Reading Time: 5 minutesLululemon allowing its employees to take the wheel for social media engagement
While you’re going to have social media guidelines from the beginning, it’s also important that you be open to change. Employee advocate feedback is critical to improving your policies, content, and even your overall social media marketing strategy. While it may be trivial to say that you’re going to listen to feedback, actually collecting and making sense of all of it across all departments and enterprises in an organization is a pretty daunting task.
Collaborative tools such as Slack can help, especially when your team is remote, but a workable low-tech solution is simply having a regularly-scheduled open forum for employee advocates to voice their concerns, share their observations, and let you know what kind of content works and what doesn’t.
Your employees are the ones who best understand their personal social networks, and as such will know what posts are popular or not. This kind of deep knowledge isn’t something that you can easily gain with a brand’s social media page. Taking that kind of data and using it to drive customer engagement is no easy task, but with the help of your employee advocates and progressively improving your content, it’s definitely possible.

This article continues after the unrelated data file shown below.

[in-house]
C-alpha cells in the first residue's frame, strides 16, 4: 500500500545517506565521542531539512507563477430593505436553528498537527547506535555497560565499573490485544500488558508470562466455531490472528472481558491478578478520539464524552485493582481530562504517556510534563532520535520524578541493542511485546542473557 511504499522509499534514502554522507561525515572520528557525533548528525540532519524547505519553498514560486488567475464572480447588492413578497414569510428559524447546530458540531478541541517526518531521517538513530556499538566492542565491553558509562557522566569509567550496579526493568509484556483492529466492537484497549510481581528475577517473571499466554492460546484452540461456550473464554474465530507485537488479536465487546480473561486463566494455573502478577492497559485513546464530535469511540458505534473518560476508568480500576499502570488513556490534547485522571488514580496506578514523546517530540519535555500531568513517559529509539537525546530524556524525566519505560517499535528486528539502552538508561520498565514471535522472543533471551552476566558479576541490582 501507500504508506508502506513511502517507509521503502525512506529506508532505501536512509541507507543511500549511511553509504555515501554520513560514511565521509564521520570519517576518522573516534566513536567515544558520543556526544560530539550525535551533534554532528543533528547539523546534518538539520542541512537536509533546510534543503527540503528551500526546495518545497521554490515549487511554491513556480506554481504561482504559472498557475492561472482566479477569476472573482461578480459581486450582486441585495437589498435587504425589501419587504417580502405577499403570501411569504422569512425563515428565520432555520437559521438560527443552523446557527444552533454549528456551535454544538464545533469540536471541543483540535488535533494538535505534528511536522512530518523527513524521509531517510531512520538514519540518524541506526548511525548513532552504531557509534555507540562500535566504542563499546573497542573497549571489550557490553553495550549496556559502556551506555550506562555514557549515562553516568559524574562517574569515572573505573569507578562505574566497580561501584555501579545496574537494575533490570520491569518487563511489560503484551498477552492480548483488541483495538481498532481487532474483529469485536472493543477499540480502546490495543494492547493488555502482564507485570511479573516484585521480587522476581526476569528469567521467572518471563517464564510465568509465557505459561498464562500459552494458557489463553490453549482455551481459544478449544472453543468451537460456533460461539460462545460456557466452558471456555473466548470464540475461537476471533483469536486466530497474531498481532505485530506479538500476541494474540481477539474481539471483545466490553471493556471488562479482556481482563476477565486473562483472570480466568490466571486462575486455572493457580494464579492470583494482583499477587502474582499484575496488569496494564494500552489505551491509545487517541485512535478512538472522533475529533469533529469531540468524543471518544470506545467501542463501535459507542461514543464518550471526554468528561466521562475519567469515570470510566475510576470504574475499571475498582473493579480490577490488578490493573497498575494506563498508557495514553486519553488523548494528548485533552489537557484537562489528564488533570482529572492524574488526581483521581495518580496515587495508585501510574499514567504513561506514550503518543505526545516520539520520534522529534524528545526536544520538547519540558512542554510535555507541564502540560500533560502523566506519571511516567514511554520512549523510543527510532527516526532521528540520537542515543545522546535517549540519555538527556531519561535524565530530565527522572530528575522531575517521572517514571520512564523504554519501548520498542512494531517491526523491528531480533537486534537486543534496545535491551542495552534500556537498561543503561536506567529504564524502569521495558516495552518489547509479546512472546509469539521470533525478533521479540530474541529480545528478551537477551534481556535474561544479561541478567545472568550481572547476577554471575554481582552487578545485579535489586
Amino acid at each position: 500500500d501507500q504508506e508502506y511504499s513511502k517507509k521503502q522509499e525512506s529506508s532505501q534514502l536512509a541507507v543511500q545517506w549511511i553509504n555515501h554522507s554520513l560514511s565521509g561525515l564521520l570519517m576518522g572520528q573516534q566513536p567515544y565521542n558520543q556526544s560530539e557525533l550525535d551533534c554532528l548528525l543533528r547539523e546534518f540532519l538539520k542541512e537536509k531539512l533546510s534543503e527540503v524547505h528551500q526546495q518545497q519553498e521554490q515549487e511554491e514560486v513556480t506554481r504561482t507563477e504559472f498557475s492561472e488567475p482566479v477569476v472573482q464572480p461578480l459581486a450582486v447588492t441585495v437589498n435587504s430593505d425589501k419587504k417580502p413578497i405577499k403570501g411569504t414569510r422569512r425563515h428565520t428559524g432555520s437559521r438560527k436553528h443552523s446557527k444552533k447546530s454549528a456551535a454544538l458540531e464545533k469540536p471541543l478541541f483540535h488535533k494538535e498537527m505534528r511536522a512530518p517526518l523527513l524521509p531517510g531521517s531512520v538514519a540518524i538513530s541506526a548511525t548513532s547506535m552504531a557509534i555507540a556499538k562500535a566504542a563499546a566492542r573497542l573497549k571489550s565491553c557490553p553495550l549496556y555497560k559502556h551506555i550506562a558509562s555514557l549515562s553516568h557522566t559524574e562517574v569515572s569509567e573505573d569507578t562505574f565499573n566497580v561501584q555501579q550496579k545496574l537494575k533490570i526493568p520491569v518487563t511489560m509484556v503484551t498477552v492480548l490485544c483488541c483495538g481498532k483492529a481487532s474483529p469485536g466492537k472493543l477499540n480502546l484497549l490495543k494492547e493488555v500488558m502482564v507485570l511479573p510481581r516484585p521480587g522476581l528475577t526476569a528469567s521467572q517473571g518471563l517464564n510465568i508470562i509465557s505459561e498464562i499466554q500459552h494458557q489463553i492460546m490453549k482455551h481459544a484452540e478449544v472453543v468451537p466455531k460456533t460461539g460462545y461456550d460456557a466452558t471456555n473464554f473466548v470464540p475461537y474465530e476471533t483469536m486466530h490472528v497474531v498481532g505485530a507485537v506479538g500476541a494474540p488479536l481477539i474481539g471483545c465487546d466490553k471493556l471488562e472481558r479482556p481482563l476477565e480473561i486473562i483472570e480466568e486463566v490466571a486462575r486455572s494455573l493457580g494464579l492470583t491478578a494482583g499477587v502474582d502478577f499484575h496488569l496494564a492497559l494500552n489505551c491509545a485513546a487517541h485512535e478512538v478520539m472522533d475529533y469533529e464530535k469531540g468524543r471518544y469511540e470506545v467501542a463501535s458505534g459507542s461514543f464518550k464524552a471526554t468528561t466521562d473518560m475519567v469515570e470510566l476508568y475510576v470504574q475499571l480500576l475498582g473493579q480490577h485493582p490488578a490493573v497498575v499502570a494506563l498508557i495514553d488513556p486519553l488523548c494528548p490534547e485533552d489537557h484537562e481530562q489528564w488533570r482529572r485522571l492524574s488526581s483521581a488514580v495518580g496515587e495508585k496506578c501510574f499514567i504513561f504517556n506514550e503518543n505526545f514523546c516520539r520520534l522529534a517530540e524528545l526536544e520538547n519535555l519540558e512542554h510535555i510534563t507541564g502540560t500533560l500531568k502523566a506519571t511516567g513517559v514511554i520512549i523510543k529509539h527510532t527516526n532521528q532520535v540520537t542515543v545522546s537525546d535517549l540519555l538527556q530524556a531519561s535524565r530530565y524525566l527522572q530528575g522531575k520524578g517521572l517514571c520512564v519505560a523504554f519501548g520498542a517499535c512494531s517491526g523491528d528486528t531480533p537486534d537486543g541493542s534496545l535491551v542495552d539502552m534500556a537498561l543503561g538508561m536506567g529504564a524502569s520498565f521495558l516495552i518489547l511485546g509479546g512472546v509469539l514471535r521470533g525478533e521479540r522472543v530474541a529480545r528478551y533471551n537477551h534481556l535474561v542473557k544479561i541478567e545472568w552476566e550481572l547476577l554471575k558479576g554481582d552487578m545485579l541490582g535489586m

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Natasha Ponomaroff is the Senior Marketing Director of Instasize – a content creating toolkit for anyone editing photos and online content on mobile. Natasha tracks social media trends and updates the millions of “creatives” who are currently using Instasize to curate awesome online content. When she isn’t writing up the latest trend, Natasha is overseeing a team of 10 over at the Instasize HQ – ensuring that the marketing content on the apps various social platforms is ready to go.